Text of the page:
By Firdaws Hakizimana
So, I joined my first walkout last month, and it was amazing! I admit that I hated the weather – muddy grass that made squishing noises when I stepped on it (it was 30 degrees out, which in my book is really close to freezing!), and very little sunshine. Still, I went out, put on my sunglasses – if the weather was going to resemble something straight out of The Matrix, I might as well do the whole look! – even wore a long coat.
The actual walkout lasted for thirty minutes max, but it felt longer than that. Students from the high school started coming out at 11:30ish, but the real stars of the show were the middle schoolers. Turns out that they had been told they were not allowed to come over. That didn’t stop them though. When the teachers let them out for recess, a gigantic group bolted to the high school, screaming at the tops of their lungs, with quite a few holding handmade posters and signs.
These kids embodied what the Climate Change Walkout was for. They probably got in trouble when they went back to school after it was over, and yet they came anyhow. What we all did is nothing compared to Greta Thunberg, who started the climate change walkout in the first place. Thunberg is sixteen, and has now been nominated for the Nobel Peace Prize. It was her call to action that had kids all over the world demanding that people in power do something to help the earth.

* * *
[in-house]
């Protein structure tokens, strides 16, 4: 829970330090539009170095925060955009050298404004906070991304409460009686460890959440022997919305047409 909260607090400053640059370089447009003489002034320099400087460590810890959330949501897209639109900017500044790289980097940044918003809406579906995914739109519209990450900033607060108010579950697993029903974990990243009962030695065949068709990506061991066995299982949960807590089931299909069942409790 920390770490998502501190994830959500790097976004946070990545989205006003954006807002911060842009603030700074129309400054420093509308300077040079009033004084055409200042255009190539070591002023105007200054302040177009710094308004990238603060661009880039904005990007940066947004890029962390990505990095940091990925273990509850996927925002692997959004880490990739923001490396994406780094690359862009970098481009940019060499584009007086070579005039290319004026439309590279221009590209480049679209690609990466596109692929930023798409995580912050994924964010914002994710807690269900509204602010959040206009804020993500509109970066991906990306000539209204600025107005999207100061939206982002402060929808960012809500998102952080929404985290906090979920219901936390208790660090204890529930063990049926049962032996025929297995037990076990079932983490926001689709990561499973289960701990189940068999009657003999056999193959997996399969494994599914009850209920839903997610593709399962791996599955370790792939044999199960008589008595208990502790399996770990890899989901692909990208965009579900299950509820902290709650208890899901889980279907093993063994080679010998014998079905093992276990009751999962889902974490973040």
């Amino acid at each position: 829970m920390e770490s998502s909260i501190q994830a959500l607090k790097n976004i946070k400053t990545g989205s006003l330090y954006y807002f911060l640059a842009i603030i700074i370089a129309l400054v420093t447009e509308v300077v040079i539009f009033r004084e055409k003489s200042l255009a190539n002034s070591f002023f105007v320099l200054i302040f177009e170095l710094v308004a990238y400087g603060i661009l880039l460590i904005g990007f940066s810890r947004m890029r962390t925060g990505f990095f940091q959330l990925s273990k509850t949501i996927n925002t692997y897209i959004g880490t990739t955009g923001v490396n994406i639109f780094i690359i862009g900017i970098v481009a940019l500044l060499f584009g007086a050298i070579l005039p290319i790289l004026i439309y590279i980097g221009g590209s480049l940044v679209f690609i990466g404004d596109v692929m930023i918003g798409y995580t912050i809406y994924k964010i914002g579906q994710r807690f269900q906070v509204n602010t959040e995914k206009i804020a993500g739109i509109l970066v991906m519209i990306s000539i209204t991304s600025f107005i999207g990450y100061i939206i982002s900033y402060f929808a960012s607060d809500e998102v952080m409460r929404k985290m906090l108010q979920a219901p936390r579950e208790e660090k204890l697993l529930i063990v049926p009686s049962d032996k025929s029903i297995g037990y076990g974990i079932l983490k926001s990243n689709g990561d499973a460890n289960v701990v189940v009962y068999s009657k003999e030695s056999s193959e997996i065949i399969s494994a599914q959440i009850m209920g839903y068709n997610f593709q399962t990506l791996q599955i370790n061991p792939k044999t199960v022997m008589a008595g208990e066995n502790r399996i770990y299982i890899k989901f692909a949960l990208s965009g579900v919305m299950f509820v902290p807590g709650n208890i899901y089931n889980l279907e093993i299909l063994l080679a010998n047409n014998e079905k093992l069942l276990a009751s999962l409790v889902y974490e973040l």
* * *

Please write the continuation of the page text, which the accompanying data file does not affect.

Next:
Climate change matters to me not just because I am afraid that it is my generation that will feel its effects, or even because of natural disasters at all. It’s because evidence shows that climate change has been happening for years, and even though some action has started, such as the creation of the Paris Climate Agreement, it hasn’t started fast enough, and it isn’t very effective. According to the Washington Post, only two countries (Morocco and The Gambia) are actually meeting the requirements they agreed to when they signed the Paris Climate Agreement.
Climate change walkouts aren’t only about snow coming at times when it isn’t welcome, or rising sea levels. It is about the connection between resource mis-use, the failure to hold people accountable, and the impact on our daily lives. My grandma comes from Idjwi, an island in Congo. When she went to visit two years ago, the people there complained about the lack of fish – fishing is their way of life. How are they supposed to live in a place where their main source of food and income – what they have relied on for generations – no longer exists?
Here’s the thing – we know we’re kids. We know we don’t have power right now. But I’m going to be able to vote in the next election, and you better believe that I and other kids like me who want change are going to be looking for the candidate who’s most likely going to bring it. My hope for the future is that people in power will see that kids all over the world, from small towns in Maine, to the bustling streets of India, are angry – and with good reason. I hope that finally people will do something about climate change. America holds 4.27% of the world’s population, but we contribute 17.89% to global emissions. This is immoral, and needs to be fixed.
Firdaws Hakizimana is a student at Cape Elizabeth High School. She loves terrible puns, writing, and is one of a kind!